(Last Updated on : 12/05/2015)
The Manas River is a major tributary of the Brahmaputra River
and flowing through Assam
. It is named after "Goddess Manasa
", the serpent God in Hindu mythology. The Manas River is a trans-boundary river in the Himalayan foothills between southern Bhutan and India. The river splits up at Mathanguri in India in to two major channels. It flows then through Assam for 104 km before it joins the mighty Brahmaputra River at Jogighopa which is located at a distance of around 90 km from the destination.
The river valley has two major reserve forest areas, namely the Royal Manas National Park in Bhutan and the contiguous Manas Wildlife Sanctuary encompassing Project Tiger reserve, an elephant reserve and a biosphere reserve, which constitutes a UNESCO World Heritage Site, declared in December 1985.
Course of Manas River
The total length of the river is 376 km flows through Bhutan for 272 km and then through Assam for 104 km before it joins the mighty Brahmaputra River at Jogighopa. Another major tributary of the Manas, the Aie River joins it in Assam at Bangpari. It is met by three other major streams before it again debouches into India in western Assam.
Geography of Manas River
The river valley in the foothills is surrounded by small meadows located among thickly deciduous forested foothills with many rivulets, streams and natural drainage channels related to the river system. In the lower reaches of the river, there are many smooth sandy stretches populated with trees.
The foot hills in Bhutan and India known as Terai and the Duars
(a Sanskrit word meaning "passes" or "gates"), which encompass 15-30 km stretch of the foot hills and which are very fertile. The fertile lands have been developed into tea estates and paddy fields.
Environmental threats of Manas River
The Manas River has often been the centre of environmental controversies, particularly in the 1980s. Two dams were proposed on the Bhutanese side of the river to provide hydroelectric power and to control the flow of the Brahmaputra on its northern bank and make way for irrigation schemes. The Ministry of Environment and Forests of India
objected to the proposal on the grounds of adverse impact that would occur due to the dam on the hydrology and ecology of the area.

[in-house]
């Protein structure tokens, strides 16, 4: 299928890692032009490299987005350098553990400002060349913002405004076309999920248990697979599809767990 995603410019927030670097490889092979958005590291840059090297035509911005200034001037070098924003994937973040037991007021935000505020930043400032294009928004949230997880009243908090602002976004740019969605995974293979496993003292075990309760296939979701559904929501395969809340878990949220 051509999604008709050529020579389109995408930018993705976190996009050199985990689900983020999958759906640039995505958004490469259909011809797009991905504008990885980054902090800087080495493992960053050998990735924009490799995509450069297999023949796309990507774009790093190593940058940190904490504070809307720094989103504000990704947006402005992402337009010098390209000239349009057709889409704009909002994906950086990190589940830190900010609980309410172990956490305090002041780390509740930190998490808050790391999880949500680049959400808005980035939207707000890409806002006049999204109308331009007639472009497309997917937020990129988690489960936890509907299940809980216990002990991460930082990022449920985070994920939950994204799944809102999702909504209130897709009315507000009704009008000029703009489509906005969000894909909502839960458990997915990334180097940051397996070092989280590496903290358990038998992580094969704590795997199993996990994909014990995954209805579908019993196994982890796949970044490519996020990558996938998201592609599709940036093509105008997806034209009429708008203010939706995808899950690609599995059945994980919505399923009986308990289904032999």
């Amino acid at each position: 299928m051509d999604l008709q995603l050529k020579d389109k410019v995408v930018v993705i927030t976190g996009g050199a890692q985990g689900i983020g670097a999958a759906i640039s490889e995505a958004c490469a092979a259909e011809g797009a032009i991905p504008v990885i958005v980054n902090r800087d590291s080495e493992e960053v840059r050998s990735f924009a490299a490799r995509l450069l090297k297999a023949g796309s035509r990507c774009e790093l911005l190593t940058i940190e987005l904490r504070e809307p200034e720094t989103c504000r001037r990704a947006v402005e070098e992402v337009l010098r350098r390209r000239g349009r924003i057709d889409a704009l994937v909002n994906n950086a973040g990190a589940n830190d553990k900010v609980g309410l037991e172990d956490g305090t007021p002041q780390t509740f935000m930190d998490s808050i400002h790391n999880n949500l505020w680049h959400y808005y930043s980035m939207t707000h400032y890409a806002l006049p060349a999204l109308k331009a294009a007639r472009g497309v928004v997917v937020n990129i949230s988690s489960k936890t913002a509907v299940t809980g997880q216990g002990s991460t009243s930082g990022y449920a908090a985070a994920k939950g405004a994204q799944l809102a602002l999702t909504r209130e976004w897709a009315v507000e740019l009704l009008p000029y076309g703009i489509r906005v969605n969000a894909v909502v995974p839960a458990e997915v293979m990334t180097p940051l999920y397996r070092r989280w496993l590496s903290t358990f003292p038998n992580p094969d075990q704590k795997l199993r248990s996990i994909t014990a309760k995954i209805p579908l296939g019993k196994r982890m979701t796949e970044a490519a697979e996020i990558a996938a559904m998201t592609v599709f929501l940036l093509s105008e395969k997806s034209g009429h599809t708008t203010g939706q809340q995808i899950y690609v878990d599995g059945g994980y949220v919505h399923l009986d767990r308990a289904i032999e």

In February 1989, the All Bodo
Students Union (ABSU) invaded the park and killed several wardens and guards, permitting the entry of poachers and loggers who posed an immediate threat to the wildlife of the park and its river. The threat of flooding remained as ever in 2010.
Reserved Areas of Manas River
Out of the large catchment of the river valley, protected or reserved areas have been specifically demarcated, both in Bhutan and India, which are declared national parks or sanctuaries.
Royal Manas National Park: Royal Manas National Park in southern Bhutan, considered the national heritage of Bhutan, was declared a wildlife sanctuary in 1996 and subsequently raised to the status of a national park in 1993. The park is bounded on its north by the Black Mountain National Park and the Manas Tiger Reserve on its South in India.
Manas Wild Life Sanctuary: The Manas Wild Life Sanctuary, located in Assam, is considered as one of "Asias finest wild life reserves" and is a UNESCO World Heritage Site. It now encompasses a bio reserve, a tiger reserve and also an elephant reserve. The park is well forested and also comprises grass lands and marshes. In 1928, the core of the area was designated a sanctuary and in 1978 it was declared a tiger reserve.
The park is well known for its rare and endangered endemic wildlife such as the tigers, elephants, Assam roofed turtle, hispid hare, golden and capped langurs and pygmy hog, one-horned rhinoceros, Asiatic buffalo, swamp deer, barking deers, leopards, clouded leopards, marbled cats, sloth bears, hillock gibbons, wild boar, gharials, crocodiles and river dolphins. Reptiles consist of pythons, common Indian crocodile, common wolf, snake, cat snake and many other species. Birds listed include hornbills, crane, common redshank, Eurasian woodcock, spotted eagles, black-throated diver, little grebe, different types of herons, black ibis, Eurasian sparrow hawk, spot-bellied eagle-owl and several others. The park is home for 22 endangered mammal species.